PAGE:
We got a call from a nurse named Nancy who, what do you know, grew up reading a book called Nurse Nancy. Is there a book you read as a child that influenced your career choices? This is part of a complete episode.

1 Response

  1. Halzka says:

    Let me warn you there be an involved story here.

    I did have a book that ended up influencing me a lot. When I was half-way through high school in Poland and still not sure what to do with myself later a friend lent me her English-language ‘Harry Potter and the Philosopher’s Stone’. She knew the only thing I had confidence in in terms of skill was the English language, and she didn’t much care to read the book herself. So she lent it to me. It may not sound like much but when English is not your mother tongue and you’ve only been studying it 3-4 hours a week for about 5 years that book was an impressive challenge. It was a proper-sized book, one with no pictures, just words and all in English. I remember dreading it a bit, being in a bit of awe even. The only other time I felt something equal would be when I got my first copy of an OED at University. I had a reputation for being really good at English but that was a different level altogether from classwork. It was a proper book. But one way or another I did start reading it.

    And wonder of wonders – I found a total of 3 words in the entire book I didn’t altogether know. I can only remember one by now – ‘tabby’ for a cat with that very specific coat coloring. The word, once I found out what it meant – I mean everyone has seen that type of coat, but Polish had no word for it. English speakers and Polish speakers have all seen that most generic cat coat type and yet only English speakers had that super-useful label for it. I mean it’s like 70% of all cats are tabbies, it’s practically its own sub-species (don’t bite my head off, biologists, I mean that in a joking way), it *is* a useful word. So I not only found out I could read real, proper books in English, I found out English has useful words that Polish doesn’t. I started buying up the next installments of Harry Potter and started learning every consecutive book was more complex in terms of language, wordplay, everything. I realized that what I liked best about the Harry Potter books was the way J.K. Rowling would build her literary world with language alone. And it was done in a way that I liked but didn’t understand at the time that I now understand to be the fact that JKR respected the intelligence of her readers. She would drop these little word-gems off hand – names of magical ingredients, names of places, spells, creatures, even the invective and slanderous names for people of different blood status – those were all just words but they have constructed a complex, coherent and completely magical world everyone would love to live in. And I would have to construct this world out of the words and that was magic in itself.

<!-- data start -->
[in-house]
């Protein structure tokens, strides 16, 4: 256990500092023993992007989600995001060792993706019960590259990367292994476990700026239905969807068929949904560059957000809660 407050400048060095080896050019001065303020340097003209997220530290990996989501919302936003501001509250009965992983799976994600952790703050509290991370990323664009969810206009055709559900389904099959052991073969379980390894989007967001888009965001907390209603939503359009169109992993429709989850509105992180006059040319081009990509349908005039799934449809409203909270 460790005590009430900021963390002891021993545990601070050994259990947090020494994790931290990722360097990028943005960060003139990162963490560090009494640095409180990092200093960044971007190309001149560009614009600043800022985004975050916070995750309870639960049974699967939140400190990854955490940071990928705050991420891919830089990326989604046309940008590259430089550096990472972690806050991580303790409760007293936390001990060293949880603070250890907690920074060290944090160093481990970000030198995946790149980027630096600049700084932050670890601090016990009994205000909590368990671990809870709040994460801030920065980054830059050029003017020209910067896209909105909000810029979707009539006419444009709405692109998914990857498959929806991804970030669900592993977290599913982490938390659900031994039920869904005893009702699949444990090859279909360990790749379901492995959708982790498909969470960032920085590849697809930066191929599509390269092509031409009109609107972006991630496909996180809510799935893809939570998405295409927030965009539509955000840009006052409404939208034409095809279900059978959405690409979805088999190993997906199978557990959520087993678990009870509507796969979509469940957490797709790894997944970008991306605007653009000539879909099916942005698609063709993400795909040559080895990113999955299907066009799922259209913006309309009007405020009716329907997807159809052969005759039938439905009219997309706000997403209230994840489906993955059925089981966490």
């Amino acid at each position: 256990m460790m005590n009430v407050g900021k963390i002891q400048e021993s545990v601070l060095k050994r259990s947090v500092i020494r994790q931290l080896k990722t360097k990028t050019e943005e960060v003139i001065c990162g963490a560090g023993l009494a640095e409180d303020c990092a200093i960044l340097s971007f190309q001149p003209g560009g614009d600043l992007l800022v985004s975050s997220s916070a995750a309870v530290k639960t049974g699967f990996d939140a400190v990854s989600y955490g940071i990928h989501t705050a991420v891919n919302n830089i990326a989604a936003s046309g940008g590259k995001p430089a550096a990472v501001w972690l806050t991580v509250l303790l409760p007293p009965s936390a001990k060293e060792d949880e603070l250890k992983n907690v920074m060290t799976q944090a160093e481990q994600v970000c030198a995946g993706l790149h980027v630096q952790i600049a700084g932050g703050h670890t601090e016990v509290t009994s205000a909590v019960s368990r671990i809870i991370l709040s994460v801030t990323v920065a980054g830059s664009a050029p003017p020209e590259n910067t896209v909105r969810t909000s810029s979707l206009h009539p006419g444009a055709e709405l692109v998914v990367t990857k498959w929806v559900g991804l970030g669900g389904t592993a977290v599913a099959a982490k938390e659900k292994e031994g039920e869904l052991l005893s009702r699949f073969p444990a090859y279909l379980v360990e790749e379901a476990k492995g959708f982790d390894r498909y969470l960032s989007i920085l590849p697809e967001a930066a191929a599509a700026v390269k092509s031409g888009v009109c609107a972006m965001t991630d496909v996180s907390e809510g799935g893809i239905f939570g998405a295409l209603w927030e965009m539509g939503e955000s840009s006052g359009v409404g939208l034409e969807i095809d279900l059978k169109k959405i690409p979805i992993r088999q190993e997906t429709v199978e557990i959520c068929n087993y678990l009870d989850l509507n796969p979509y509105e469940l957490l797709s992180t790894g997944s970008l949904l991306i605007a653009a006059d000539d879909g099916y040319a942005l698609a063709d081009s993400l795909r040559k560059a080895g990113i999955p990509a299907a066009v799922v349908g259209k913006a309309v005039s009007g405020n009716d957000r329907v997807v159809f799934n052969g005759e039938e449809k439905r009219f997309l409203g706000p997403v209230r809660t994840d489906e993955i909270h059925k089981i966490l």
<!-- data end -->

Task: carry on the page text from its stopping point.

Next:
And that experience not only convinced me language is magic, but that I can actually learn English and about English that I have come to love and even make a career aout of it. I could have my cake and eat it. Better still, I could share it and share it endlessly and have everyone enjoy it. And I kept this fascination with language being able to construct entire worlds in mind.

    So how did all this impact my adult life? I went on to study English and Russian languages university level, wrote an MA thesis about the Russian translation of the books ( which is hilariously atrocious and I highly recommend it to anyone who speaks Russian – it’ll push all your rage buttons). And I went on pursuing my interest in how languages create realities we live in. I am now managing a psycholinguistic and experimental pragmatics laboratory at a Faculty of English at our local university and I do PhD-level research on the relationship between language, thought, and culture (yes, the lingustic relativity hypothesis, language geeks out there). And I know for a fact that the interests I pursue now all date back to that one experience with the first Harry Potter book. I like to think JKR would be happy to have dragged a soul into that kind of love of language 🙂